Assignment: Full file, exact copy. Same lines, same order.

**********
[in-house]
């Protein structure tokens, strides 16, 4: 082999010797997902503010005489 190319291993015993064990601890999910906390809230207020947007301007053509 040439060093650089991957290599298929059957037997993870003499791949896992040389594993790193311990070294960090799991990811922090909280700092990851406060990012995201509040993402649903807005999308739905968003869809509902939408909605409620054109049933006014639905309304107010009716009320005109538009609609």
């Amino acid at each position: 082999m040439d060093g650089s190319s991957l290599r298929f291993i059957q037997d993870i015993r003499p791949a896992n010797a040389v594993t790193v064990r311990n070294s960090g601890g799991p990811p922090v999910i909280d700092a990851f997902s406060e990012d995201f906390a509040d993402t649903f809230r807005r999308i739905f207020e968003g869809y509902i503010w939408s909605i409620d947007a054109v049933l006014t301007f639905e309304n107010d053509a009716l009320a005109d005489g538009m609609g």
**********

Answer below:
[in-house]
């Protein structure tokens, strides 16, 4: 082999010797997902503010005489 190319291993015993064990601890999910906390809230207020947007301007053509 040439060093650089991957290599298929059957037997993870003499791949896992040389594993790193311990070294960090799991990811922090909280700092990851406060990012995201509040993402649903807005999308739905968003869809509902939408909605409620054109049933006014639905309304107010009716009320005109538009609609």
């Amino acid at each position: 082999m040439d060093g650089s190319s991957l290599r298929f291993i059957q037997d993870i015993r003499p791949a896992n010797a040389v594993t790193v064990r311990n070294s960090g601890g799991p990811p922090v999910i909280d700092a990851f997902s406060e990012d995201f906390a509040d993402t649903f809230r807005r999308i739905f207020e968003g869809y509902i503010w939408s909605i409620d947007a054109v049933l006014t301007f639905e309304n107010d053509a009716l009320a005109d005489g538009m609609g």